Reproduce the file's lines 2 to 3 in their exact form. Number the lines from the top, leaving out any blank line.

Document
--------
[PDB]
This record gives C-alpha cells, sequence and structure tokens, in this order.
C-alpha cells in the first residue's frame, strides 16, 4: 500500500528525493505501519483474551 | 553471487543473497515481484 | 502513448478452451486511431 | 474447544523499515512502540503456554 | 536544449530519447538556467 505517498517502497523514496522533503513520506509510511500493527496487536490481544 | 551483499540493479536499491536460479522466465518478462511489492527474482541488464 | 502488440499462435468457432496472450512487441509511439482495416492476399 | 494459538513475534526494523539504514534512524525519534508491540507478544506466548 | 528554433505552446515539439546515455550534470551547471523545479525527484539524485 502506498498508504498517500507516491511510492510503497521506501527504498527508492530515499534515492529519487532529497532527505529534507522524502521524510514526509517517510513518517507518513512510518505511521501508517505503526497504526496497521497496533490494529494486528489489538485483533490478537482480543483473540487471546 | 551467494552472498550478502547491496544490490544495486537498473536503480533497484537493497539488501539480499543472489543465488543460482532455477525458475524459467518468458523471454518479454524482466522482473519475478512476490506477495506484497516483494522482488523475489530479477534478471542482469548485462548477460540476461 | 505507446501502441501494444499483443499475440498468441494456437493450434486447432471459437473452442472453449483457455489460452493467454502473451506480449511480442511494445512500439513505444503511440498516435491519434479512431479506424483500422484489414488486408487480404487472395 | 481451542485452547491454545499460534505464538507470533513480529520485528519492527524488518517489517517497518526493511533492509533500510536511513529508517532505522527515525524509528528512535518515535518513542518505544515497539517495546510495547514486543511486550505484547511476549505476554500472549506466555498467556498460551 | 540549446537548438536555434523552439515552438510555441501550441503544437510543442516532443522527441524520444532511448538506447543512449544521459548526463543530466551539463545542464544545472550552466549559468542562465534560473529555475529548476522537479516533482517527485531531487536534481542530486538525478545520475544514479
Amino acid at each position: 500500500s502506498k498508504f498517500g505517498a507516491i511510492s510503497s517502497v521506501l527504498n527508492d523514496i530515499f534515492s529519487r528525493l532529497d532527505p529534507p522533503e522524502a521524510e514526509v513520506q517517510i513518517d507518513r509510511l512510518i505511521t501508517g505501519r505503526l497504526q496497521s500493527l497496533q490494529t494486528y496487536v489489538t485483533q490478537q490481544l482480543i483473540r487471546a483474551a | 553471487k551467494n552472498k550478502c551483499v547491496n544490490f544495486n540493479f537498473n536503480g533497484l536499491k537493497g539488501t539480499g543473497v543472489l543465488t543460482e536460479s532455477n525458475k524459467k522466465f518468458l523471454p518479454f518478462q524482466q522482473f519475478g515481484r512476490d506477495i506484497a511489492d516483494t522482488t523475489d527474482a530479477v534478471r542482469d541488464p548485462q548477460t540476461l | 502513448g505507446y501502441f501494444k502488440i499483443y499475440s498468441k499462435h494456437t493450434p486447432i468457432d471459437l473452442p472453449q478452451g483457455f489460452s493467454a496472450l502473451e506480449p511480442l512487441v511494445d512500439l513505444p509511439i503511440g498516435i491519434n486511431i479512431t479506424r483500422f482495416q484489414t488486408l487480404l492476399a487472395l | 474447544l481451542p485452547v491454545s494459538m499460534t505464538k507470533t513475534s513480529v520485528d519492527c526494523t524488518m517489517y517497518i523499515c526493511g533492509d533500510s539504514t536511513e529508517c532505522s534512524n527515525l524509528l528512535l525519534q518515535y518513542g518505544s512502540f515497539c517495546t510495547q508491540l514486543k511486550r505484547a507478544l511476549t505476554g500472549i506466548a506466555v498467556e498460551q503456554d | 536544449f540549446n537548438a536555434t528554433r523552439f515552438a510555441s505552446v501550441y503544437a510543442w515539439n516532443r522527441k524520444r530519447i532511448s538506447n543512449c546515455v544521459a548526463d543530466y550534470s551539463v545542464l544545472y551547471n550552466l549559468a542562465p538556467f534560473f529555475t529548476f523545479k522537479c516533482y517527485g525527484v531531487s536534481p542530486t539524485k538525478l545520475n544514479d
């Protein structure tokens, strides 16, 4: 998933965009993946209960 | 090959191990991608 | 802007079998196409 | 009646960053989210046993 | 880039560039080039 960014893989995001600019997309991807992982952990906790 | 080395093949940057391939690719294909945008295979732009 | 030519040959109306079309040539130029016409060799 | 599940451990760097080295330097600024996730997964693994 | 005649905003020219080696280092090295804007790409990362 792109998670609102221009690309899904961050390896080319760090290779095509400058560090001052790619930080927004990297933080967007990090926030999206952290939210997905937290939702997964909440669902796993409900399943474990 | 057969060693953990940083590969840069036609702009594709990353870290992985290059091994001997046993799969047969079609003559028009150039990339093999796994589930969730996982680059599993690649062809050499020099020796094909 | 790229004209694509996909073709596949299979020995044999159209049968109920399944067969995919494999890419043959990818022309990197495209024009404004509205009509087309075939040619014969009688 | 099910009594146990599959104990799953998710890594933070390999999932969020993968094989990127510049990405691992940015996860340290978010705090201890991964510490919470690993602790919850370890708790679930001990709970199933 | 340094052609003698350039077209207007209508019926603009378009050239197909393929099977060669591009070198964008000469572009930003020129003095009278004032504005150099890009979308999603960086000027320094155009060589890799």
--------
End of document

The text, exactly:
This record gives C-alpha cells, sequence and structure tokens, in this order.
C-alpha cells in the first residue's frame, strides 16, 4: 500500500528525493505501519483474551 | 553471487543473497515481484 | 502513448478452451486511431 | 474447544523499515512502540503456554 | 536544449530519447538556467 505517498517502497523514496522533503513520506509510511500493527496487536490481544 | 551483499540493479536499491536460479522466465518478462511489492527474482541488464 | 502488440499462435468457432496472450512487441509511439482495416492476399 | 494459538513475534526494523539504514534512524525519534508491540507478544506466548 | 528554433505552446515539439546515455550534470551547471523545479525527484539524485 502506498498508504498517500507516491511510492510503497521506501527504498527508492530515499534515492529519487532529497532527505529534507522524502521524510514526509517517510513518517507518513512510518505511521501508517505503526497504526496497521497496533490494529494486528489489538485483533490478537482480543483473540487471546 | 551467494552472498550478502547491496544490490544495486537498473536503480533497484537493497539488501539480499543472489543465488543460482532455477525458475524459467518468458523471454518479454524482466522482473519475478512476490506477495506484497516483494522482488523475489530479477534478471542482469548485462548477460540476461 | 505507446501502441501494444499483443499475440498468441494456437493450434486447432471459437473452442472453449483457455489460452493467454502473451506480449511480442511494445512500439513505444503511440498516435491519434479512431479506424483500422484489414488486408487480404487472395 | 481451542485452547491454545499460534505464538507470533513480529520485528519492527524488518517489517517497518526493511533492509533500510536511513529508517532505522527515525524509528528512535518515535518513542518505544515497539517495546510495547514486543511486550505484547511476549505476554500472549506466555498467556498460551 | 540549446537548438536555434523552439515552438510555441501550441503544437510543442516532443522527441524520444532511448538506447543512449544521459548526463543530466551539463545542464544545472550552466549559468542562465534560473529555475529548476522537479516533482517527485531531487536534481542530486538525478545520475544514479